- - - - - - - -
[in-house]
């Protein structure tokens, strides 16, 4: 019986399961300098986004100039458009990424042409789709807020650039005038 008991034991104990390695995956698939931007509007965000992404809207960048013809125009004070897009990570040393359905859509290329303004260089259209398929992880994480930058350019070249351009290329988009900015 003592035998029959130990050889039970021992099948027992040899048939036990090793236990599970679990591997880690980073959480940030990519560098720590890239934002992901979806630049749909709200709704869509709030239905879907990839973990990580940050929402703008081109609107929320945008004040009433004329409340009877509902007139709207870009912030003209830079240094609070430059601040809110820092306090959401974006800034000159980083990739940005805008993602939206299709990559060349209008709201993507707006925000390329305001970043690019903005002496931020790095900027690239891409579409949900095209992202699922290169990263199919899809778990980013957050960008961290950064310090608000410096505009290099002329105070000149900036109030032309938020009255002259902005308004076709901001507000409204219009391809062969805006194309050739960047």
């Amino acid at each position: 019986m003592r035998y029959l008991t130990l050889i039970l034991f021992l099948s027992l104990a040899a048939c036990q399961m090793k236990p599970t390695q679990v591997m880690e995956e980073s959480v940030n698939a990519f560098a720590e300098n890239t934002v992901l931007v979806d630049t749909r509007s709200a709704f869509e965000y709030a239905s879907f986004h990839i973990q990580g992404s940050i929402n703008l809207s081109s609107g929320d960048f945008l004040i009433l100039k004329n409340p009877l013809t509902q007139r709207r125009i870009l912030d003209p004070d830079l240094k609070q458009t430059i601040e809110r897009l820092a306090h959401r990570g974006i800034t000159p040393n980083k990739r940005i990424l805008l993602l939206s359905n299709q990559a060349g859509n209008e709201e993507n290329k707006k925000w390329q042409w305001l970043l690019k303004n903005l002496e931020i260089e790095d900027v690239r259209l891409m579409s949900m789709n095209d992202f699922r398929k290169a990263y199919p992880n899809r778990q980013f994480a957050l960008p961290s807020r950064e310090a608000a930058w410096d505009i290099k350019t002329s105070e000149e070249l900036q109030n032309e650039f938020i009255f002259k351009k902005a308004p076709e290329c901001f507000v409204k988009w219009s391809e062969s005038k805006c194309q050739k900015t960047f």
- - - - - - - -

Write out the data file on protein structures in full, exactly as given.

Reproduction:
[in-house]
């Protein structure tokens, strides 16, 4: 019986399961300098986004100039458009990424042409789709807020650039005038 008991034991104990390695995956698939931007509007965000992404809207960048013809125009004070897009990570040393359905859509290329303004260089259209398929992880994480930058350019070249351009290329988009900015 003592035998029959130990050889039970021992099948027992040899048939036990090793236990599970679990591997880690980073959480940030990519560098720590890239934002992901979806630049749909709200709704869509709030239905879907990839973990990580940050929402703008081109609107929320945008004040009433004329409340009877509902007139709207870009912030003209830079240094609070430059601040809110820092306090959401974006800034000159980083990739940005805008993602939206299709990559060349209008709201993507707006925000390329305001970043690019903005002496931020790095900027690239891409579409949900095209992202699922290169990263199919899809778990980013957050960008961290950064310090608000410096505009290099002329105070000149900036109030032309938020009255002259902005308004076709901001507000409204219009391809062969805006194309050739960047």
């Amino acid at each position: 019986m003592r035998y029959l008991t130990l050889i039970l034991f021992l099948s027992l104990a040899a048939c036990q399961m090793k236990p599970t390695q679990v591997m880690e995956e980073s959480v940030n698939a990519f560098a720590e300098n890239t934002v992901l931007v979806d630049t749909r509007s709200a709704f869509e965000y709030a239905s879907f986004h990839i973990q990580g992404s940050i929402n703008l809207s081109s609107g929320d960048f945008l004040i009433l100039k004329n409340p009877l013809t509902q007139r709207r125009i870009l912030d003209p004070d830079l240094k609070q458009t430059i601040e809110r897009l820092a306090h959401r990570g974006i800034t000159p040393n980083k990739r940005i990424l805008l993602l939206s359905n299709q990559a060349g859509n209008e709201e993507n290329k707006k925000w390329q042409w305001l970043l690019k303004n903005l002496e931020i260089e790095d900027v690239r259209l891409m579409s949900m789709n095209d992202f699922r398929k290169a990263y199919p992880n899809r778990q980013f994480a957050l960008p961290s807020r950064e310090a608000a930058w410096d505009i290099k350019t002329s105070e000149e070249l900036q109030n032309e650039f938020i009255f002259k351009k902005a308004p076709e290329c901001f507000v409204k988009w219009s391809e062969s005038k805006c194309q050739k900015t960047f």